Group differences (MCI versus CN) were shown both in hippocampal FC and memory performance in our study. As expected, the CN group consistently outperformed the MCI group in neuropsychological testing, including recall and recognition memory performance (e.g., RAVLT immediate and delayed recall, and LM immediate recall, delayed recall, and recognition). At baseline, there was also significantly lower FC between posterior hippocampus and left posterior cingulate/precuneus in MCI compared to CN. Our results concur with previous evidence demonstrating poorer memory performance [47] and disrupted hippocampal FC [48] in MCI compared to CN older adults. Yet, despite the baseline disparities in hippocampal function and memory performance between CN and MCI, ET was equally beneficial in both groups’ hippocampal FC and hippocampal-dependent task performance. Viewed from this perspective, regular participation in walking exercise may counteract age- and AD-related hippocampal deficits, even among older adults who have experienced cognitive decline. Importantly, the ET-related brain health improvements in individuals with MCI are corroborated by our prior investigations (using the same sample analyzed in the present study) that demonstrated an increased DMN [21] and cerebellar FC [49], enhanced neural efficiency during a semantic memory task [22], positive associations between changes in fitness and changes in cortical thickness [50], and reduced cerebral blood flow that corresponded to improvement in phonemic fluency task performance [51] after ET.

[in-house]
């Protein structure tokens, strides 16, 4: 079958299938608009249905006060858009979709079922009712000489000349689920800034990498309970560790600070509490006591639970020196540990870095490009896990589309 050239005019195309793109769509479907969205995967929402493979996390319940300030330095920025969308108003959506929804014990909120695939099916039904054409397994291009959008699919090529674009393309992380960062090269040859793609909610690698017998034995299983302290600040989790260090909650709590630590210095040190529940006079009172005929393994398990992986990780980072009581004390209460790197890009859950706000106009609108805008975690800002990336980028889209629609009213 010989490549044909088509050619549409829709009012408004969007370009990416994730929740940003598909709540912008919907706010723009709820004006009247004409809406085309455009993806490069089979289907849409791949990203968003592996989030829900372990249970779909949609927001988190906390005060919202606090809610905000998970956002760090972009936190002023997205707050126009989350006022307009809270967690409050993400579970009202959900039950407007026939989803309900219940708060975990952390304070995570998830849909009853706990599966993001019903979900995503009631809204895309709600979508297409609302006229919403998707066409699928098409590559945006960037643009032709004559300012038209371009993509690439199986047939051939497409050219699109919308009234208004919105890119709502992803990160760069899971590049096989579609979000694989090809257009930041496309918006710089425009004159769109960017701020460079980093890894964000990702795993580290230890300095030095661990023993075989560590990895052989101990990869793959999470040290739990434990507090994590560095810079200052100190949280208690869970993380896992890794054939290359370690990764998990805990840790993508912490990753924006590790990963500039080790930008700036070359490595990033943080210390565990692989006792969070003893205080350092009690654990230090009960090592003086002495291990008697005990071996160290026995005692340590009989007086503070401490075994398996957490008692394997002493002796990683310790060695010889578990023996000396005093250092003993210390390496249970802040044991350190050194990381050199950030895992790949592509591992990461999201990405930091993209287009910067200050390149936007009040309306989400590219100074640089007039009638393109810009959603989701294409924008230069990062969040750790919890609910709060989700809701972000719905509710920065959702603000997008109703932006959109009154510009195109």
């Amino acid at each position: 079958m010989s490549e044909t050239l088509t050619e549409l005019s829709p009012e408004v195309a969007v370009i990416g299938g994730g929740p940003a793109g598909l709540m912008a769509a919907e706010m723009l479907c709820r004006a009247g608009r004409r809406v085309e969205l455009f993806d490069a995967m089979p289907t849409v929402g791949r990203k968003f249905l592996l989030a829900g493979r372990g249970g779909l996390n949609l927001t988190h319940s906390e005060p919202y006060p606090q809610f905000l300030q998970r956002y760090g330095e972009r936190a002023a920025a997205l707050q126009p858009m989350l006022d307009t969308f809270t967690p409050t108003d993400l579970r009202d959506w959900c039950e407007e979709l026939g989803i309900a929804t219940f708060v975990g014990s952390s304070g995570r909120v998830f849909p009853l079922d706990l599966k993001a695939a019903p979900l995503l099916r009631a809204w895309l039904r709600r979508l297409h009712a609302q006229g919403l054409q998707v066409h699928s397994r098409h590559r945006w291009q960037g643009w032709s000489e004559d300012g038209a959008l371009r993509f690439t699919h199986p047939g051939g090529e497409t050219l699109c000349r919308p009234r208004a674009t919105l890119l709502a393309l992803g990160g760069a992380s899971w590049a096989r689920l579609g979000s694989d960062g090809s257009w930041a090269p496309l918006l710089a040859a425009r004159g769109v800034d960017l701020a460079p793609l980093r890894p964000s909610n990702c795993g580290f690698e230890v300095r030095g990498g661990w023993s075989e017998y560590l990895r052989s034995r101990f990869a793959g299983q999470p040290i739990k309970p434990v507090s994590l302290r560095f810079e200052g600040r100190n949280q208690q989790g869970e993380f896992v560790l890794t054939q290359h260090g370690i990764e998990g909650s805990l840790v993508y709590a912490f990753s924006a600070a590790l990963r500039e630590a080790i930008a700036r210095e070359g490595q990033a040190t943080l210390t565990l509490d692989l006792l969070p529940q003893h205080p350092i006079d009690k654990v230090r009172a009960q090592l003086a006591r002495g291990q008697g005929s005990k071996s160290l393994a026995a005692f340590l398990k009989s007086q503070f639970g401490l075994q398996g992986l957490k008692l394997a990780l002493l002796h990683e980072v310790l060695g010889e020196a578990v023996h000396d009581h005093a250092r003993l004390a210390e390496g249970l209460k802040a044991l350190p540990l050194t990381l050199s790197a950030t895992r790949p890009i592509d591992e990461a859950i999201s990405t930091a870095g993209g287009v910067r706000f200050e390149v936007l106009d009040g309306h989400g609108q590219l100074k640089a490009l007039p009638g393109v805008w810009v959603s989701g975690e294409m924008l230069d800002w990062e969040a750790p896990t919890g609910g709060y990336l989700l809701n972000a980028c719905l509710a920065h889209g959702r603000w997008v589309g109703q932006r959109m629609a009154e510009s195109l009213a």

Potential mechanisms